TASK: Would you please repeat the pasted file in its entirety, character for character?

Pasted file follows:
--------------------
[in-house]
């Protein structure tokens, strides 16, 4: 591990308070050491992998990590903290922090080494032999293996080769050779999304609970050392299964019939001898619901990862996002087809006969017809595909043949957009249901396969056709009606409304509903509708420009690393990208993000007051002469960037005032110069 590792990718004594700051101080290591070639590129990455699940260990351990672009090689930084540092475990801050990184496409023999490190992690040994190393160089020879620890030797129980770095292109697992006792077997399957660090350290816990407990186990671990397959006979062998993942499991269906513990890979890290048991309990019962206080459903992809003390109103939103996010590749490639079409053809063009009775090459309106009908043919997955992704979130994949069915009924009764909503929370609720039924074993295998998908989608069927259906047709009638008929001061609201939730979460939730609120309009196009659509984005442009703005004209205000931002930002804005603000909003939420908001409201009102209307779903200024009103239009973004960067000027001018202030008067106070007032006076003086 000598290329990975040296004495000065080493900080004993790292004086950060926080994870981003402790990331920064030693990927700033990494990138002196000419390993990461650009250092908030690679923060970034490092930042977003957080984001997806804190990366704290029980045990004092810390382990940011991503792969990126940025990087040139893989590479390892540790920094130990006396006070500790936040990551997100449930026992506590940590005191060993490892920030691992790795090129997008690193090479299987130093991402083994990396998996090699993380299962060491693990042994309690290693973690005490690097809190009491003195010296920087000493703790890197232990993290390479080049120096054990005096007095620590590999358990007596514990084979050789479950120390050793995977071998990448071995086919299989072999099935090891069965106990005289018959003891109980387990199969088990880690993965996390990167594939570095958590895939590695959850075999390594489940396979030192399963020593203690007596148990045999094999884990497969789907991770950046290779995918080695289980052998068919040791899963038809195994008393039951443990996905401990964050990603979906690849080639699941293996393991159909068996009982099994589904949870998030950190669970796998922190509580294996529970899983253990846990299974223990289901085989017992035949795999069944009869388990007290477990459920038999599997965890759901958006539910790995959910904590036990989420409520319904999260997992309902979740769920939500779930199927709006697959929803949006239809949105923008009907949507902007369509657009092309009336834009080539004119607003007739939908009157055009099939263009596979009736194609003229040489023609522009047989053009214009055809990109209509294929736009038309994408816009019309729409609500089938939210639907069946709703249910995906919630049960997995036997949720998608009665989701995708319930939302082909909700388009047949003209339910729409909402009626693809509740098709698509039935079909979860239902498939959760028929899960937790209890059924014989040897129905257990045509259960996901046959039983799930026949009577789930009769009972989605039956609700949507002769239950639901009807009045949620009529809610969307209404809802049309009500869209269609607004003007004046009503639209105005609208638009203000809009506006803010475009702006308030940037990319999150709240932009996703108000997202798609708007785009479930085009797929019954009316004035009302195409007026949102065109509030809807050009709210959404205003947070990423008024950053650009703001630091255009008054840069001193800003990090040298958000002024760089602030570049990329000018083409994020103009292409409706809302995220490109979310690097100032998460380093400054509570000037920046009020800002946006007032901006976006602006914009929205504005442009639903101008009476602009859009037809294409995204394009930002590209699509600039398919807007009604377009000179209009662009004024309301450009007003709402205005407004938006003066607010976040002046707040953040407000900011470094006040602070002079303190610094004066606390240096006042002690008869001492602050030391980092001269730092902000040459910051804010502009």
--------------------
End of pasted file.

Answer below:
[in-house]
């Protein structure tokens, strides 16, 4: 591990308070050491992998990590903290922090080494032999293996080769050779999304609970050392299964019939001898619901990862996002087809006969017809595909043949957009249901396969056709009606409304509903509708420009690393990208993000007051002469960037005032110069 590792990718004594700051101080290591070639590129990455699940260990351990672009090689930084540092475990801050990184496409023999490190992690040994190393160089020879620890030797129980770095292109697992006792077997399957660090350290816990407990186990671990397959006979062998993942499991269906513990890979890290048991309990019962206080459903992809003390109103939103996010590749490639079409053809063009009775090459309106009908043919997955992704979130994949069915009924009764909503929370609720039924074993295998998908989608069927259906047709009638008929001061609201939730979460939730609120309009196009659509984005442009703005004209205000931002930002804005603000909003939420908001409201009102209307779903200024009103239009973004960067000027001018202030008067106070007032006076003086 000598290329990975040296004495000065080493900080004993790292004086950060926080994870981003402790990331920064030693990927700033990494990138002196000419390993990461650009250092908030690679923060970034490092930042977003957080984001997806804190990366704290029980045990004092810390382990940011991503792969990126940025990087040139893989590479390892540790920094130990006396006070500790936040990551997100449930026992506590940590005191060993490892920030691992790795090129997008690193090479299987130093991402083994990396998996090699993380299962060491693990042994309690290693973690005490690097809190009491003195010296920087000493703790890197232990993290390479080049120096054990005096007095620590590999358990007596514990084979050789479950120390050793995977071998990448071995086919299989072999099935090891069965106990005289018959003891109980387990199969088990880690993965996390990167594939570095958590895939590695959850075999390594489940396979030192399963020593203690007596148990045999094999884990497969789907991770950046290779995918080695289980052998068919040791899963038809195994008393039951443990996905401990964050990603979906690849080639699941293996393991159909068996009982099994589904949870998030950190669970796998922190509580294996529970899983253990846990299974223990289901085989017992035949795999069944009869388990007290477990459920038999599997965890759901958006539910790995959910904590036990989420409520319904999260997992309902979740769920939500779930199927709006697959929803949006239809949105923008009907949507902007369509657009092309009336834009080539004119607003007739939908009157055009099939263009596979009736194609003229040489023609522009047989053009214009055809990109209509294929736009038309994408816009019309729409609500089938939210639907069946709703249910995906919630049960997995036997949720998608009665989701995708319930939302082909909700388009047949003209339910729409909402009626693809509740098709698509039935079909979860239902498939959760028929899960937790209890059924014989040897129905257990045509259960996901046959039983799930026949009577789930009769009972989605039956609700949507002769239950639901009807009045949620009529809610969307209404809802049309009500869209269609607004003007004046009503639209105005609208638009203000809009506006803010475009702006308030940037990319999150709240932009996703108000997202798609708007785009479930085009797929019954009316004035009302195409007026949102065109509030809807050009709210959404205003947070990423008024950053650009703001630091255009008054840069001193800003990090040298958000002024760089602030570049990329000018083409994020103009292409409706809302995220490109979310690097100032998460380093400054509570000037920046009020800002946006007032901006976006602006914009929205504005442009639903101008009476602009859009037809294409995204394009930002590209699509600039398919807007009604377009000179209009662009004024309301450009007003709402205005407004938006003066607010976040002046707040953040407000900011470094006040602070002079303190610094004066606390240096006042002690008869001492602050030391980092001269730092902000040459910051804010502009």